From July 5, 2016, “When identity is bound up in a lie“:
My older daughter made a bunch of new friends her first year of high school. One of those friends had a tragic secret. She was dying. It wasn’t painful, or contagious, but she had a rare genetic condition — an inexorable degenerative disease that meant she probably wouldn’t live to see 30.
This was heartbreaking for my daughter, but her new friend made her and the others in their little group promise not to tell others about this sad secret. She just wanted to be treated like a normal teenager, she said, and when people learned about her situation they always started acting weird and treating her differently, and that wasn’t what she wanted during her few precious remaining years of youth and relative good health. So the friends agreed to keep this secret, and to bear the burden of it with her.
It wasn’t until several months later that my daughter began to develop suspicions, and to feel terribly guilty for entertaining them. She’d begun to notice certain inconsistencies in her new friend’s story. She Googled her friend’s condition and confirmed that it was a real thing, consistent with her friend’s story, but maybe also consistent with what anyone might learn from Googling. Beyond that, some of the details began to seem off. She hadn’t asked about them in a hostile way, but she had been confused and had asked her friend to help her understand. This prompted angry tantrums from the friend, and so my daughter would apologize, tearfully, only later realizing that her questions still hadn’t been answered.
Eventually, after more than a year, the story fell apart entirely and my daughter and the others in the group came to realize the awful truth about the lie they’d all believed for so long. They confronted their friend with all the evidence they had collected and that produced only the kind of enraged denial that such interventions often produce. The girl insisted that her story was true. It was it was it was. And they were all terrible people for not believing her, and for treating a dying girl so cruelly. She stopped speaking to all of them.
This is when I heard the whole story from my daughter, who was furious and heartbroken and hurt. We talked about how her friend really was sick, just not in the way she’d been led to believe. (As it turns out, all the doctors appointments she’d told them about had been for a different kind of doctor.) This hadn’t been merely some attention-seeking adolescent fib that had snowballed out of control. It was more than that.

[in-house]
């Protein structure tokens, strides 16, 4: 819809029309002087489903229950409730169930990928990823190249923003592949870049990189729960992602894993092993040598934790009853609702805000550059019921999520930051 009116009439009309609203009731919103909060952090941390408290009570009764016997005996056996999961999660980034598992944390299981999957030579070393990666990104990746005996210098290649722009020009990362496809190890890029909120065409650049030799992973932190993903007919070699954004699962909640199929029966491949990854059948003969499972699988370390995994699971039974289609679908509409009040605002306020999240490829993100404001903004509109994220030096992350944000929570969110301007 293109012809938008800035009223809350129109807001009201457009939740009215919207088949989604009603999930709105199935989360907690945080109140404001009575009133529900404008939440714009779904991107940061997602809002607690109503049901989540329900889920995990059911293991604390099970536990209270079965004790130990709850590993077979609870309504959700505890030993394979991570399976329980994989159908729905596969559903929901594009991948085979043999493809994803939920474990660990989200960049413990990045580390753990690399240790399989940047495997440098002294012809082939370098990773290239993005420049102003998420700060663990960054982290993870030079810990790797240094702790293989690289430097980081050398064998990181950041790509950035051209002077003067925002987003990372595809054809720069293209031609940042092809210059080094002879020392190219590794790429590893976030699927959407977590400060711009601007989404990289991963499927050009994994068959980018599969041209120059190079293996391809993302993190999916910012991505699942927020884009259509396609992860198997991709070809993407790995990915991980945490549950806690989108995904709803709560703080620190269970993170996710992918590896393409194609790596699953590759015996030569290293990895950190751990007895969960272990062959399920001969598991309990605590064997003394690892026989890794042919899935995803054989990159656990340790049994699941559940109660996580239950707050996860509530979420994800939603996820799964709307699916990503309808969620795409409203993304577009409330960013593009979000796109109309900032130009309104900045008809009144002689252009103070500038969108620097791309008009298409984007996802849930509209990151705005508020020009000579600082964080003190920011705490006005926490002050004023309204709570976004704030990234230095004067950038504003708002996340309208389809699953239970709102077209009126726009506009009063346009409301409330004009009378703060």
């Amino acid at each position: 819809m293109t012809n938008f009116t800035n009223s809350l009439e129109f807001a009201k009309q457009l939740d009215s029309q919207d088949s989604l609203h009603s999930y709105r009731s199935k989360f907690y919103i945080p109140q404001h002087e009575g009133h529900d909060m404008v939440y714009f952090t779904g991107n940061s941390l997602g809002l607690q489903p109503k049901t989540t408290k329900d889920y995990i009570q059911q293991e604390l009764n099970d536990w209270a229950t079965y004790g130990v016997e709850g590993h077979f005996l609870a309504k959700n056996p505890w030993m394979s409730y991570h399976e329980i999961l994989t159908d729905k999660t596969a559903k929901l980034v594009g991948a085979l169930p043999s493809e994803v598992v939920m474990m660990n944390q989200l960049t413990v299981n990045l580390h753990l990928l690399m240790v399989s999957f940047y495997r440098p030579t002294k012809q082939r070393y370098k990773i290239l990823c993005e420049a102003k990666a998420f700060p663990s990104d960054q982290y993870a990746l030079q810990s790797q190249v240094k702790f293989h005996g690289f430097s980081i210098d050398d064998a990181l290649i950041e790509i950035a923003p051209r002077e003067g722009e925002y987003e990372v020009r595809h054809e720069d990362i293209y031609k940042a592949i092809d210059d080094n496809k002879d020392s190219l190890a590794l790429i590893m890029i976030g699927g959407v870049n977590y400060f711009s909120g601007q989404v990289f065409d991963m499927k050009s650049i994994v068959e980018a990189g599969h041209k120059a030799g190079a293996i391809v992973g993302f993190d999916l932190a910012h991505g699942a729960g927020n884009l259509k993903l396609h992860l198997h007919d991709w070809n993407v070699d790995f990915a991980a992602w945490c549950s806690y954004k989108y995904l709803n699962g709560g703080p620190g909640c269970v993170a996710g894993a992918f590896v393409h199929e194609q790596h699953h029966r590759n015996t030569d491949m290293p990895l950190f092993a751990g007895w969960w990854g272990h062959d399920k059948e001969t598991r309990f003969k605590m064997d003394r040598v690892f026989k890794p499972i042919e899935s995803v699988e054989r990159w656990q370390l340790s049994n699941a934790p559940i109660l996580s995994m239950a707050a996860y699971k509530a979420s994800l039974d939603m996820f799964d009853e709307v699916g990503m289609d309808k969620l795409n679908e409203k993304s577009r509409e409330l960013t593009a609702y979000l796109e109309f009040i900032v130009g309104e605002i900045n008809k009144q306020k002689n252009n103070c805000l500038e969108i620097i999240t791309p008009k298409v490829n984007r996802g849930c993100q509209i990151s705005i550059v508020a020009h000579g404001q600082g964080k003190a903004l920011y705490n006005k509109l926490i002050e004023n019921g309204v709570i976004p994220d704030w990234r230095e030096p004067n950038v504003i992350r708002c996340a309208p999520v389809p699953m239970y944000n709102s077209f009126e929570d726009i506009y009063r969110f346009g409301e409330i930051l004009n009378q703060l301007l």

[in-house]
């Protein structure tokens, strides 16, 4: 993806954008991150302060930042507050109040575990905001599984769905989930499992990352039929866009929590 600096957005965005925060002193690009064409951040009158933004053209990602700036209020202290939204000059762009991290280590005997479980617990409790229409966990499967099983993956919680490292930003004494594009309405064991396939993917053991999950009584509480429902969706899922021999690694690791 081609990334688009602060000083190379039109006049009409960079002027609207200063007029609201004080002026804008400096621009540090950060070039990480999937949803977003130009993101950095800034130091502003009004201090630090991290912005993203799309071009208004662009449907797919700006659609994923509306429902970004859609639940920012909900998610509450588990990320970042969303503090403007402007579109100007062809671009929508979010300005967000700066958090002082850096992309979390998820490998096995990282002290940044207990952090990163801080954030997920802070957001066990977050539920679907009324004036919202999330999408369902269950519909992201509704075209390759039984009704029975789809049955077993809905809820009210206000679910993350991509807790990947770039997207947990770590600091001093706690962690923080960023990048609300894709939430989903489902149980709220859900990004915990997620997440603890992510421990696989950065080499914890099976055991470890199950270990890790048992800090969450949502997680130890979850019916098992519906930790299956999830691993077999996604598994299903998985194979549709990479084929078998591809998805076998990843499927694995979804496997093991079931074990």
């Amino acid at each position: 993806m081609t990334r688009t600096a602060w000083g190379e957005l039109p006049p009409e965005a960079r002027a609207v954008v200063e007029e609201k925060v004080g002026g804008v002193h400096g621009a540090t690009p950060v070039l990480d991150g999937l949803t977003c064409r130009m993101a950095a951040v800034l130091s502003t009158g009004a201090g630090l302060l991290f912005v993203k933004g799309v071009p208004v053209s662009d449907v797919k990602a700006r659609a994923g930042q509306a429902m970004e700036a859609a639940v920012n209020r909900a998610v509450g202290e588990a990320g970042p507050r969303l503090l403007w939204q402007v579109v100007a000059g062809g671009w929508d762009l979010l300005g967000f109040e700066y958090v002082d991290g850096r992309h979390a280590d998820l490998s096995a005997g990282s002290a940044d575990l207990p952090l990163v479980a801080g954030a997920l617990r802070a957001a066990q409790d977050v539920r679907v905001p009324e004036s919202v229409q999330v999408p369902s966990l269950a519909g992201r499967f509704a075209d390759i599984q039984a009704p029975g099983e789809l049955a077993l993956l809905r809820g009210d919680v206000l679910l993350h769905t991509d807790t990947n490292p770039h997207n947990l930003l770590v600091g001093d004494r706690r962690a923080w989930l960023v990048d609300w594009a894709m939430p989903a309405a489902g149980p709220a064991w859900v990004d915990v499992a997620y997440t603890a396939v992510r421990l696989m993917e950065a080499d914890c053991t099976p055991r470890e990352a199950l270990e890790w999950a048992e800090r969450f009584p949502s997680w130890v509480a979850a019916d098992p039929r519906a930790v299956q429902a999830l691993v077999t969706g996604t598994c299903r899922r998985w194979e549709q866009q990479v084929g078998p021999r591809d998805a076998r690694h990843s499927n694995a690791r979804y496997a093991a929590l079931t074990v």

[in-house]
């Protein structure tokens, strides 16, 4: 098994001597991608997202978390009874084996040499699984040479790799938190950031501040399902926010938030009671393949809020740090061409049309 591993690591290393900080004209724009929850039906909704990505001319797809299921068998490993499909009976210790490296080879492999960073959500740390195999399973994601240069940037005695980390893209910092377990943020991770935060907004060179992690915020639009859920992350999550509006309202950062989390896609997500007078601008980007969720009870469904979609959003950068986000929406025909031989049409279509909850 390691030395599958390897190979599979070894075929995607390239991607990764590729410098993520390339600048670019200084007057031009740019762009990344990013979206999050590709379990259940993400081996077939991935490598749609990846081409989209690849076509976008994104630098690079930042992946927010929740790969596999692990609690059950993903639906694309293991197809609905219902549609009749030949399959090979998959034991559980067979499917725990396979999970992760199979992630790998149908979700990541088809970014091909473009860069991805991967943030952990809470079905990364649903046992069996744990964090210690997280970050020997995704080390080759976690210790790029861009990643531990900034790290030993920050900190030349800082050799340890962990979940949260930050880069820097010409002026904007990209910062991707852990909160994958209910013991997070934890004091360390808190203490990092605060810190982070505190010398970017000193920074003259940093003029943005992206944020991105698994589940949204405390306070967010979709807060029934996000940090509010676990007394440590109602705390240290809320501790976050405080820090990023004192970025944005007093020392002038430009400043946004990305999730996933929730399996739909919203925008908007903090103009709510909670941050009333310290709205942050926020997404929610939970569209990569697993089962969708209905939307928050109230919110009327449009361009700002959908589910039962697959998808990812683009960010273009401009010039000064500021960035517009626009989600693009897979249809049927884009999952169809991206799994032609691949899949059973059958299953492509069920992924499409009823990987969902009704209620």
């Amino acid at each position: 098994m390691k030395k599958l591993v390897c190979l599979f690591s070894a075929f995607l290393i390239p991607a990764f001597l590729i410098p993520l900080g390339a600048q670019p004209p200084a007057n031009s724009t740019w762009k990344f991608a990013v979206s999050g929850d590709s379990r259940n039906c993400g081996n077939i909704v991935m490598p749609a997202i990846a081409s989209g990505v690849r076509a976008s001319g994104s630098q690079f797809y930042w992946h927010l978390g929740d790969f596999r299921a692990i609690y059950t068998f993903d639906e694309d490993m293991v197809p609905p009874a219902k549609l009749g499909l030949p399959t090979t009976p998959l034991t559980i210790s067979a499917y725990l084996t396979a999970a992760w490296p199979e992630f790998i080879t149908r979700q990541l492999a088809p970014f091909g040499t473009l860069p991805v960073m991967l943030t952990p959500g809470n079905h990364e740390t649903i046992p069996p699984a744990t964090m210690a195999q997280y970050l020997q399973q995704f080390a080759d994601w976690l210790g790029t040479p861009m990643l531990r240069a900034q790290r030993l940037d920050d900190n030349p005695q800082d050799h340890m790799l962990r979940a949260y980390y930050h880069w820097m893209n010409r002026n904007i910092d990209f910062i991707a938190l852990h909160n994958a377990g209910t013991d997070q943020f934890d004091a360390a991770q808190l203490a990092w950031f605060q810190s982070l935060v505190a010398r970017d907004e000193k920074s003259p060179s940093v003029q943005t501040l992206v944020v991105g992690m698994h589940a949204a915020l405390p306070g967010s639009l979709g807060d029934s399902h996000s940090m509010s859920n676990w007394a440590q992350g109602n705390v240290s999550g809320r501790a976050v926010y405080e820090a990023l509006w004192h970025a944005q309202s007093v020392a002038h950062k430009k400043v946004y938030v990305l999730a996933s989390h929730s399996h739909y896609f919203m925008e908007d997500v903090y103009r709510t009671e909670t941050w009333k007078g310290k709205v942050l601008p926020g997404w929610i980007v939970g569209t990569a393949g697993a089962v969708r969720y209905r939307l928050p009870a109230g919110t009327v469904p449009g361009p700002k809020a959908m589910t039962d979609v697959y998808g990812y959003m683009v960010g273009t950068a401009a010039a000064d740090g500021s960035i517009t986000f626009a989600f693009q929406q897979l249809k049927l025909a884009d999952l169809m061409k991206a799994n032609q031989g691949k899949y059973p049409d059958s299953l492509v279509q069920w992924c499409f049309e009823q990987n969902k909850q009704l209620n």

My daughter wanted to go back to her former friend — to tell her that she loved her, no matter what, and that that would be true no matter what her real story might be. I told her that I wished it was that easy.
It’s never that easy when identity is at stake. Identity means survival is at stake. It’s safer to cling to a lie — even if we know it’s a lie — than to allow the destruction of who and what it is that we’ve always believed ourselves to be.
And but so, I was reminded of that friend and that whole saga yesterday when the Christian rapper Lecrae posted this on Twitter:
That’s a forceful point, vividly expressed — echoes of Douglass and of King’s “promissory note.” It’s also an obvious and undeniable point. But it was too much to take for many of Lecrae’s white evangelical fans.
“Done supporting you bro,” one pious Christian wrote, “you make everything race issues lately instead of a gospel issue. You promote guilt instead of love.”
“This is simply stirring the pot,” said another.
“This is borderline unpatriotic.”
“There’s freedom in Christ. I guess that ain’t enough.”
There was also, of course, the usual panoply of white denial: What about blacks who owned slaves? What about Irish slaves? That was a long time ago, things are different now, etc., but all given a church-y, sanctimonious sheen of spiritual lamentation over seeing this musician they admired captive to “the sin of bitterness.”
The comments responding to Lecrae’s tweet are a remarkable snapshot of American evangelical theology, spirituality and culture. They’re also a window into white evangelical identity.
Lecrae’s tweet threatened that identity. And things are never easy when identity is at stake.
“For those who want to save their life will lose it. …”